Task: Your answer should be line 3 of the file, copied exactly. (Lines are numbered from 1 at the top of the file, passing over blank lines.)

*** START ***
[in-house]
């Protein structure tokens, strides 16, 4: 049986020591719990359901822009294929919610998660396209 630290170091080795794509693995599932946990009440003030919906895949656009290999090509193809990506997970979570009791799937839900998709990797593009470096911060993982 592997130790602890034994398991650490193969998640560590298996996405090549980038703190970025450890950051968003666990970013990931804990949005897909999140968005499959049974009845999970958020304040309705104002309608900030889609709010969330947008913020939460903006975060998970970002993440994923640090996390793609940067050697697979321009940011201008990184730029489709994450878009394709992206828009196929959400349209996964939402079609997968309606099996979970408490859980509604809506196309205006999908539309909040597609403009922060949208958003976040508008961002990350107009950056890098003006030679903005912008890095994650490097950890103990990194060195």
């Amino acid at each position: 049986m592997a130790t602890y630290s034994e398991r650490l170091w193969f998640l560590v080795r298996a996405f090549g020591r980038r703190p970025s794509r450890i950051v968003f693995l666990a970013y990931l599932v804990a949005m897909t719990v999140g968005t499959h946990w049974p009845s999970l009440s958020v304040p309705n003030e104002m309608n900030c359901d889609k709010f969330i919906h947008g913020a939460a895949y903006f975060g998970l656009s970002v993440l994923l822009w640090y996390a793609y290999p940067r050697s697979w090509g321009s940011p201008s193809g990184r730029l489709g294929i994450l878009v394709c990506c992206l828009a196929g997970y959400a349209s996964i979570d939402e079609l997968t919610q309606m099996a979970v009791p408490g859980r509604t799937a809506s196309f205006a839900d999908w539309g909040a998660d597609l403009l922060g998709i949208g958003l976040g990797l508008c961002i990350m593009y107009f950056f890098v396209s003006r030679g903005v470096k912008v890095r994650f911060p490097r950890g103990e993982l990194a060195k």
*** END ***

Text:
């Amino acid at each position: 049986m592997a130790t602890y630290s034994e398991r650490l170091w193969f998640l560590v080795r298996a996405f090549g020591r980038r703190p970025s794509r450890i950051v968003f693995l666990a970013y990931l599932v804990a949005m897909t719990v999140g968005t499959h946990w049974p009845s999970l009440s958020v304040p309705n003030e104002m309608n900030c359901d889609k709010f969330i919906h947008g913020a939460a895949y903006f975060g998970l656009s970002v993440l994923l822009w640090y996390a793609y290999p940067r050697s697979w090509g321009s940011p201008s193809g990184r730029l489709g294929i994450l878009v394709c990506c992206l828009a196929g997970y959400a349209s996964i979570d939402e079609l997968t919610q309606m099996a979970v009791p408490g859980r509604t799937a809506s196309f205006a839900d999908w539309g909040a998660d597609l403009l922060g998709i949208g958003l976040g990797l508008c961002i990350m593009y107009f950056f890098v396209s003006r030679g903005v470096k912008v890095r994650f911060p490097r950890g103990e993982l990194a060195k």